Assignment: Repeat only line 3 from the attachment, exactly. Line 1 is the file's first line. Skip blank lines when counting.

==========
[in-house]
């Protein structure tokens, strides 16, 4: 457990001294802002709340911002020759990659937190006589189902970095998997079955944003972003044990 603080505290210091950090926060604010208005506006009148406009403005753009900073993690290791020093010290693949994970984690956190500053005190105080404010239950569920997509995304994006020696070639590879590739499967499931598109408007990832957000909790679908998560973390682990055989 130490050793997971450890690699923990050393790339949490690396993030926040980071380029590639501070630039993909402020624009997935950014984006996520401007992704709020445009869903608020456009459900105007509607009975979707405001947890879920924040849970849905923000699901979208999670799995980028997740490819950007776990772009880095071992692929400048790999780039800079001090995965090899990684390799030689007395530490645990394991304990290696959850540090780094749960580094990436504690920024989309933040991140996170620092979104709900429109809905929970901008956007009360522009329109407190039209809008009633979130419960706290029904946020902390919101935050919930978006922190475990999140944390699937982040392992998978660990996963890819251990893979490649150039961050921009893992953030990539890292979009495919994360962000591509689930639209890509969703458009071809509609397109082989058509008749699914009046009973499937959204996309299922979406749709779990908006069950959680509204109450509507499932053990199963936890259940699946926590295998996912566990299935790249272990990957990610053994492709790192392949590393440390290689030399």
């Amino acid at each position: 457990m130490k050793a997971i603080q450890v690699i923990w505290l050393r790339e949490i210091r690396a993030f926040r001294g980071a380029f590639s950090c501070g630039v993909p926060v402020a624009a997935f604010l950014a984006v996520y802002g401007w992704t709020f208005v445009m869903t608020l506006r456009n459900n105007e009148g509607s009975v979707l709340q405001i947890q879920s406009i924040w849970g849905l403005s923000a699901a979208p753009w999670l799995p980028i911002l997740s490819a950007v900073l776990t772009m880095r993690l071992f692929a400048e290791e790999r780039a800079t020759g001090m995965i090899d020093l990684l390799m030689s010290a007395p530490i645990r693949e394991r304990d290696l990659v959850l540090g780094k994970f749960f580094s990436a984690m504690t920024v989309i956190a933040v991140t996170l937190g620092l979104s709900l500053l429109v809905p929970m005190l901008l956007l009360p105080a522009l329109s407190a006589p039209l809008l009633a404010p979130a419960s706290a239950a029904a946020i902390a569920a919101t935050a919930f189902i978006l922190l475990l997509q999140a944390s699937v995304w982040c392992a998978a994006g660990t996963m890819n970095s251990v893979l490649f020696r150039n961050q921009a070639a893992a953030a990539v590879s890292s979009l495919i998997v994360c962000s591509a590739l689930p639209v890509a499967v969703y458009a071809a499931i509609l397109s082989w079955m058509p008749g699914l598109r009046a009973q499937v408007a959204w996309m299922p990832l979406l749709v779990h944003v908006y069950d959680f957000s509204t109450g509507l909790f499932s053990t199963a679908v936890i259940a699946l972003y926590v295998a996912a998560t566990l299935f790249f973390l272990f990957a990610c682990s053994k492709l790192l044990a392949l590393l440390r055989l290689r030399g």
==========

């Amino acid at each position: 457990m130490k050793a997971i603080q450890v690699i923990w505290l050393r790339e949490i210091r690396a993030f926040r001294g980071a380029f590639s950090c501070g630039v993909p926060v402020a624009a997935f604010l950014a984006v996520y802002g401007w992704t709020f208005v445009m869903t608020l506006r456009n459900n105007e009148g509607s009975v979707l709340q405001i947890q879920s406009i924040w849970g849905l403005s923000a699901a979208p753009w999670l799995p980028i911002l997740s490819a950007v900073l776990t772009m880095r993690l071992f692929a400048e290791e790999r780039a800079t020759g001090m995965i090899d020093l990684l390799m030689s010290a007395p530490i645990r693949e394991r304990d290696l990659v959850l540090g780094k994970f749960f580094s990436a984690m504690t920024v989309i956190a933040v991140t996170l937190g620092l979104s709900l500053l429109v809905p929970m005190l901008l956007l009360p105080a522009l329109s407190a006589p039209l809008l009633a404010p979130a419960s706290a239950a029904a946020i902390a569920a919101t935050a919930f189902i978006l922190l475990l997509q999140a944390s699937v995304w982040c392992a998978a994006g660990t996963m890819n970095s251990v893979l490649f020696r150039n961050q921009a070639a893992a953030a990539v590879s890292s979009l495919i998997v994360c962000s591509a590739l689930p639209v890509a499967v969703y458009a071809a499931i509609l397109s082989w079955m058509p008749g699914l598109r009046a009973q499937v408007a959204w996309m299922p990832l979406l749709v779990h944003v908006y069950d959680f957000s509204t109450g509507l909790f499932s053990t199963a679908v936890i259940a699946l972003y926590v295998a996912a998560t566990l299935f790249f973390l272990f990957a990610c682990s053994k492709l790192l044990a392949l590393l440390r055989l290689r030399g």